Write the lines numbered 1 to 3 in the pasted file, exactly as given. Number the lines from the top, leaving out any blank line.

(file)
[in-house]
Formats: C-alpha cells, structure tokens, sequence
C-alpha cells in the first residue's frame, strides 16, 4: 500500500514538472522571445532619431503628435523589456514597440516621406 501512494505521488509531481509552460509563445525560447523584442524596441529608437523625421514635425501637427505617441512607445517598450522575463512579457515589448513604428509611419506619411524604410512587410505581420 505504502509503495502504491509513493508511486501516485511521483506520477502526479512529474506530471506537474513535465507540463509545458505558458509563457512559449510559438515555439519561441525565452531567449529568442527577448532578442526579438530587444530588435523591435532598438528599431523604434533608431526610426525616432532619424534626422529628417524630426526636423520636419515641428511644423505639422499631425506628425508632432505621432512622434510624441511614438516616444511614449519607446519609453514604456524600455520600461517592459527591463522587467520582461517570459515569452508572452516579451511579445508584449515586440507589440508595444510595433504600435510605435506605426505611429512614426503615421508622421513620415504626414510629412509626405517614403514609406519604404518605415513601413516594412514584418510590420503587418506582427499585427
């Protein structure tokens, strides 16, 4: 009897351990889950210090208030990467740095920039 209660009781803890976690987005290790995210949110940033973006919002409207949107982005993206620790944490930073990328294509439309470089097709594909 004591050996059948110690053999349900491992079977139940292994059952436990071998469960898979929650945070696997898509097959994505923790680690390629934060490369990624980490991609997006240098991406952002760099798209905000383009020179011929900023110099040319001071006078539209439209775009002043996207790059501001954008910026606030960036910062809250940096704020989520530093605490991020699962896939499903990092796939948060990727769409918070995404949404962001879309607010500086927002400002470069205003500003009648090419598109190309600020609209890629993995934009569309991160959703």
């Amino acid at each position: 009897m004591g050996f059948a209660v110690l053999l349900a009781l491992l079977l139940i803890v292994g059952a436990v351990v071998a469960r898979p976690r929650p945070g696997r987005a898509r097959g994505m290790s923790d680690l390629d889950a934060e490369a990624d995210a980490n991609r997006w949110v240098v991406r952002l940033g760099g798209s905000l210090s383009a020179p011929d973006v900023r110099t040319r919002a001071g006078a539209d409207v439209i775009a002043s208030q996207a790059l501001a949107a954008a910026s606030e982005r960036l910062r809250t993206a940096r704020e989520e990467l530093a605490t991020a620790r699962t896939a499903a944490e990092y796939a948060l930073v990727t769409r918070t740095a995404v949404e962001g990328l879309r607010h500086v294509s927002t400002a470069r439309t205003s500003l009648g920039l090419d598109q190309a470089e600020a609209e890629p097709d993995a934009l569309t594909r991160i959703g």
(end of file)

[in-house]
Formats: C-alpha cells, structure tokens, sequence
C-alpha cells in the first residue's frame, strides 16, 4: 500500500514538472522571445532619431503628435523589456514597440516621406 501512494505521488509531481509552460509563445525560447523584442524596441529608437523625421514635425501637427505617441512607445517598450522575463512579457515589448513604428509611419506619411524604410512587410505581420 505504502509503495502504491509513493508511486501516485511521483506520477502526479512529474506530471506537474513535465507540463509545458505558458509563457512559449510559438515555439519561441525565452531567449529568442527577448532578442526579438530587444530588435523591435532598438528599431523604434533608431526610426525616432532619424534626422529628417524630426526636423520636419515641428511644423505639422499631425506628425508632432505621432512622434510624441511614438516616444511614449519607446519609453514604456524600455520600461517592459527591463522587467520582461517570459515569452508572452516579451511579445508584449515586440507589440508595444510595433504600435510605435506605426505611429512614426503615421508622421513620415504626414510629412509626405517614403514609406519604404518605415513601413516594412514584418510590420503587418506582427499585427